A Taiwanese Nationwide Cohort Study Shows Interferon-Based Therapy for Chronic Hepatitis C Reduces the Risk of Chronic Kidney Disease.Medicine (Baltimore) 2015; 94(32):e1334M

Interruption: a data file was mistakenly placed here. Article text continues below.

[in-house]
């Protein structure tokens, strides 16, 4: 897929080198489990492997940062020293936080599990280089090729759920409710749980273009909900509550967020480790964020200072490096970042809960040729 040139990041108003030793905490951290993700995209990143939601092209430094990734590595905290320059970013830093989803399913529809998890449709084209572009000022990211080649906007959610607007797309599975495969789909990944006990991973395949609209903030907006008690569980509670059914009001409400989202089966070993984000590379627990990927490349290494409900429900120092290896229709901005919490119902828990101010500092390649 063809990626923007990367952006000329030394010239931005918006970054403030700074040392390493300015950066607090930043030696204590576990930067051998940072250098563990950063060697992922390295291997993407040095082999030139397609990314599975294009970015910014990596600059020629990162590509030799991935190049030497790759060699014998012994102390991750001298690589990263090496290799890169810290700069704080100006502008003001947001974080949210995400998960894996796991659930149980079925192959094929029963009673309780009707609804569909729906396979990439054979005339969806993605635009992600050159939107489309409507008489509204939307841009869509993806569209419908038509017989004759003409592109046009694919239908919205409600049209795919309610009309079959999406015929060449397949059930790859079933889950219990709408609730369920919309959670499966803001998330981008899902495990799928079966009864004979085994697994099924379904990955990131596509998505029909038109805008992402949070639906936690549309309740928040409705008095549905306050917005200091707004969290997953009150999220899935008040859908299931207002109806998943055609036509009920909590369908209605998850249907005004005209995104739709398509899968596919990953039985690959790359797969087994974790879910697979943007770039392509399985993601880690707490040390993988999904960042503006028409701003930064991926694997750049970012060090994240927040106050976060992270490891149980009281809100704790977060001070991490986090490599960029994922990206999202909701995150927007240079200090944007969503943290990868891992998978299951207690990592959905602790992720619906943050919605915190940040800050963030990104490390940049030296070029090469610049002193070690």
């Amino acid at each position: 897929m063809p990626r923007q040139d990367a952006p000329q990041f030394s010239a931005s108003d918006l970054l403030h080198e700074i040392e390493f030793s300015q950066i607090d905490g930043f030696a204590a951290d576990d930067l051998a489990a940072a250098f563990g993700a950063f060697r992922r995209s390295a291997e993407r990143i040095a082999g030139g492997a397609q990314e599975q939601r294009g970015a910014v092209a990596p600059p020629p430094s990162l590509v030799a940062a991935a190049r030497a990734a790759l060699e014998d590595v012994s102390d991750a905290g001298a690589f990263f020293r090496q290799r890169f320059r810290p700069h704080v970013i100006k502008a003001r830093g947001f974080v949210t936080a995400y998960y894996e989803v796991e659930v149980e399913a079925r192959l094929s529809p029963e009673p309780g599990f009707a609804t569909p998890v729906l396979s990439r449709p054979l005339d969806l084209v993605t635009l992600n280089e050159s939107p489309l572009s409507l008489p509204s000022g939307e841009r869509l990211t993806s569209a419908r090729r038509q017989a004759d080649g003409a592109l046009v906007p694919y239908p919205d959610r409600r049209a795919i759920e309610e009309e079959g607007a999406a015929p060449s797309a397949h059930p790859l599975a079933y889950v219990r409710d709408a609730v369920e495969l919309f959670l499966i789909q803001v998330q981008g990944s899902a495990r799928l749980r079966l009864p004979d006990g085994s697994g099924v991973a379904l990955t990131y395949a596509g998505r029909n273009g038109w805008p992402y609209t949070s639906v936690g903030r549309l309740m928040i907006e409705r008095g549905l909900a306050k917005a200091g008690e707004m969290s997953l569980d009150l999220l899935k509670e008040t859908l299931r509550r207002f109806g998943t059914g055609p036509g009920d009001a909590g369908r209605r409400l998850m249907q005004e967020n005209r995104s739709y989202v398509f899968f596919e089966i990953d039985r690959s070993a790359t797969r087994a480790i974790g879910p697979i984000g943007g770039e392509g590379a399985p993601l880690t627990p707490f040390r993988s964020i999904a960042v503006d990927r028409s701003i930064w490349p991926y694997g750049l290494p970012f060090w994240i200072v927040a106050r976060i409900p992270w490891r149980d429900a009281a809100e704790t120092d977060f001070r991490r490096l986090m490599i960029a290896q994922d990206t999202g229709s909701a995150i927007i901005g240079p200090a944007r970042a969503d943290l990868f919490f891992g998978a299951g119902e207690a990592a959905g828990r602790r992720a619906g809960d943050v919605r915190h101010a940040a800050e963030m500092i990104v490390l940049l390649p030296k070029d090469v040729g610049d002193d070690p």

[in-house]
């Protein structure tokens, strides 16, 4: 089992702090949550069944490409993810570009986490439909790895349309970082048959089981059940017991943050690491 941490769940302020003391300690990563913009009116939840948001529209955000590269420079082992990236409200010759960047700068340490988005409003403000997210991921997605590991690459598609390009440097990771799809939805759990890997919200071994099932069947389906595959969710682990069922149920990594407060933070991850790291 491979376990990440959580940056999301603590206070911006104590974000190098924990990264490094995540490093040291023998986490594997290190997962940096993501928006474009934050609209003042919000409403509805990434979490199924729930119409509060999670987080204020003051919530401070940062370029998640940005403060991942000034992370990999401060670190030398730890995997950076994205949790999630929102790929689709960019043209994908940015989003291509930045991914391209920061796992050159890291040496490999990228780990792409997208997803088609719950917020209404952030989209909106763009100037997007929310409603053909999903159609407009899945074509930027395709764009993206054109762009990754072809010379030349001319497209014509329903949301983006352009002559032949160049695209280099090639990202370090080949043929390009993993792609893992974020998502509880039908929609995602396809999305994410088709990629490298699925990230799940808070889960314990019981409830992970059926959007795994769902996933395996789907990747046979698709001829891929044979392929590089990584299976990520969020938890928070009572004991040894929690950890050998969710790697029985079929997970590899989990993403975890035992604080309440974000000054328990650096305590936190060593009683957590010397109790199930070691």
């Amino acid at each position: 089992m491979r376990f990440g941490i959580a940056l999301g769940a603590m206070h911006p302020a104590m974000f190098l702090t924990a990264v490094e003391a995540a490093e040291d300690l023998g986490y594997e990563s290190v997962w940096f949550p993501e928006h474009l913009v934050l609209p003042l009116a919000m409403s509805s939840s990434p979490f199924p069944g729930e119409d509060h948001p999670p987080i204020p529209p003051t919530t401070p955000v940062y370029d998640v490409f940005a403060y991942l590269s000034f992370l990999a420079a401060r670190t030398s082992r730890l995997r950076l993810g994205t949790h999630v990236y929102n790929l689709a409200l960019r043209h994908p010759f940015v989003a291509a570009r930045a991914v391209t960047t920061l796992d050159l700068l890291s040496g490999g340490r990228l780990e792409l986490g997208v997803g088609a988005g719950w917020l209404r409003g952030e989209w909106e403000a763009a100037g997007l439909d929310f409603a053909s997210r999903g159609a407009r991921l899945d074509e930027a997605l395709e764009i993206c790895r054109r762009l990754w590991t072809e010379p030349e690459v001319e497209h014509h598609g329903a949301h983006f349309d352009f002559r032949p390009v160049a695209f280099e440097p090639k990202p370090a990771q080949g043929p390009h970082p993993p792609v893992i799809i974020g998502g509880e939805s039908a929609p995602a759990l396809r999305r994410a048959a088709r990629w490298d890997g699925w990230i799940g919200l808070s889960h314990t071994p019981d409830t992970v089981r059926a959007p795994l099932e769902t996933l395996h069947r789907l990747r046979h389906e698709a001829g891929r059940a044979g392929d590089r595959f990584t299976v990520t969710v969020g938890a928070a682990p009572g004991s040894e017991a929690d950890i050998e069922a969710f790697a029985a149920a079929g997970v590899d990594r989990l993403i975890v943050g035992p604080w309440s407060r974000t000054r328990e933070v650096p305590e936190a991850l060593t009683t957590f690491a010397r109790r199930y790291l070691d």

Hepatitis C virus (HCV) infection is a risk factor for chronic kidney disease (CKD). However, it remains unclear whether interferon-based therapy (IBT) for HCV was associated with reduced risk of CKD.From the Taiwan National Health Insurance Research Database, we identified 919 patients who received 3 months or more of IBT as our treated cohort. This cohort was propensity score-matched 1:4 with 3676 controls who had never received IBT for HCV infection (untreated cohort). Cumulative incidences of and hazard ratios (HRs) for CKD were calculated after adjusting for competing mortality.In the matched HCV cohort, the risk of CKD was significantly lower in the treated cohort (7-year cumulative incidence, 2.6%; 95% confidence interval [CI], 0.7%-6.9%) than in the untreated cohort (4%; 95% CI, 3.5%-5.2%) (P < 0.001), with an adjusted HR of 0.42 (95% CI, 0.20-0.92; P = 0.03). The results also held in the overall HCV cohort. The number needed to treat for 1 fewer CKD at 7 years was 58. The reduced risk of CKD was greatest (0.35; 0.14-0.87; P = 0.024) in HCV-infected patients who received 6 months or more of IBT. Multivariable stratified analysis verified that greater risk reduction of CKD was present in HCV-infected patients with hyperlipidemia, diabetes, hypertension, and those without coronary heart disease.In conclusion, IBT, especially for 6 or more months, is associated with reduced risk of CKD in HCV-infected patients. Hyperlipidemia, diabetes, hypertension, and coronary heart disease can modify this association.